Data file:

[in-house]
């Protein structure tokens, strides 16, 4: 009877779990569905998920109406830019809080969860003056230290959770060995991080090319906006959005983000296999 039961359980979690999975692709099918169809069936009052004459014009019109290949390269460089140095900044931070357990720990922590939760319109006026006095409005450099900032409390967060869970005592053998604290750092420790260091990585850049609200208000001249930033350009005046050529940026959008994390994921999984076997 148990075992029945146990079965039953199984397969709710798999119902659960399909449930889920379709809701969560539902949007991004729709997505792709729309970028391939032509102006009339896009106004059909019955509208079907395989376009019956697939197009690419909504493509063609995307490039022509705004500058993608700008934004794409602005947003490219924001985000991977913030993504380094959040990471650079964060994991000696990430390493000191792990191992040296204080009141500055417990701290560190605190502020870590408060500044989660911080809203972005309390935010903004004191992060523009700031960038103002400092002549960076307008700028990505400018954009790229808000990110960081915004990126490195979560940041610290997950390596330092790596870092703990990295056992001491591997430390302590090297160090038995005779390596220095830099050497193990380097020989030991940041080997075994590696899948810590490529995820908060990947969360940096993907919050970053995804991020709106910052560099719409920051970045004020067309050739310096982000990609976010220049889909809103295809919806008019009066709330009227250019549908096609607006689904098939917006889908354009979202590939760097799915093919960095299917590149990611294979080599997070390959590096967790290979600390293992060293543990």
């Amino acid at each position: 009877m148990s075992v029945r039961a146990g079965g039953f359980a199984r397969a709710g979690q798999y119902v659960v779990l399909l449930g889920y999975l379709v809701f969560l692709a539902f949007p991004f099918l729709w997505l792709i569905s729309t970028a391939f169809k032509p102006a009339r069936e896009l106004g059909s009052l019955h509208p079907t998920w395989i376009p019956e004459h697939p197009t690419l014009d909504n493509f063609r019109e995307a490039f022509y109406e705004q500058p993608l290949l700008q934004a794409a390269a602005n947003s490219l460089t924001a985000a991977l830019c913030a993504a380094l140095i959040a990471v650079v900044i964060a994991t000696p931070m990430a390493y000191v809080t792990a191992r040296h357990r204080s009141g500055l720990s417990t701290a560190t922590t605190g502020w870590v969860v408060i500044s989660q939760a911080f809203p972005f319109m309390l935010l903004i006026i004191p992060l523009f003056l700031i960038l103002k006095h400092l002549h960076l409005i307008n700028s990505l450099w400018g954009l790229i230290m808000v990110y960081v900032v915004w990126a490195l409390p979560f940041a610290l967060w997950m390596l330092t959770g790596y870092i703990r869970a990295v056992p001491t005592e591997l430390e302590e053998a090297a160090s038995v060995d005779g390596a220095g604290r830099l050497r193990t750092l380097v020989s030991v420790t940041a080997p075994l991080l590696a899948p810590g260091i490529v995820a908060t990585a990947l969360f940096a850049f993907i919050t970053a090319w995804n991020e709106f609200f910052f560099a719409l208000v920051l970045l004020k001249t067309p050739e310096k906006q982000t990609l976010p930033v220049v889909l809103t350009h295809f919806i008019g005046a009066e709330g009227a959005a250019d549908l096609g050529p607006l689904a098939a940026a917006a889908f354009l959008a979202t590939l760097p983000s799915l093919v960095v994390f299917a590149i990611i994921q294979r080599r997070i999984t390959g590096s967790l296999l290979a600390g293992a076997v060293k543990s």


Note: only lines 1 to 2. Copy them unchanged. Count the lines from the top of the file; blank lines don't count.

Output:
[in-house]
């Protein structure tokens, strides 16, 4: 009877779990569905998920109406830019809080969860003056230290959770060995991080090319906006959005983000296999 039961359980979690999975692709099918169809069936009052004459014009019109290949390269460089140095900044931070357990720990922590939760319109006026006095409005450099900032409390967060869970005592053998604290750092420790260091990585850049609200208000001249930033350009005046050529940026959008994390994921999984076997 148990075992029945146990079965039953199984397969709710798999119902659960399909449930889920379709809701969560539902949007991004729709997505792709729309970028391939032509102006009339896009106004059909019955509208079907395989376009019956697939197009690419909504493509063609995307490039022509705004500058993608700008934004794409602005947003490219924001985000991977913030993504380094959040990471650079964060994991000696990430390493000191792990191992040296204080009141500055417990701290560190605190502020870590408060500044989660911080809203972005309390935010903004004191992060523009700031960038103002400092002549960076307008700028990505400018954009790229808000990110960081915004990126490195979560940041610290997950390596330092790596870092703990990295056992001491591997430390302590090297160090038995005779390596220095830099050497193990380097020989030991940041080997075994590696899948810590490529995820908060990947969360940096993907919050970053995804991020709106910052560099719409920051970045004020067309050739310096982000990609976010220049889909809103295809919806008019009066709330009227250019549908096609607006689904098939917006889908354009979202590939760097799915093919960095299917590149990611294979080599997070390959590096967790290979600390293992060293543990």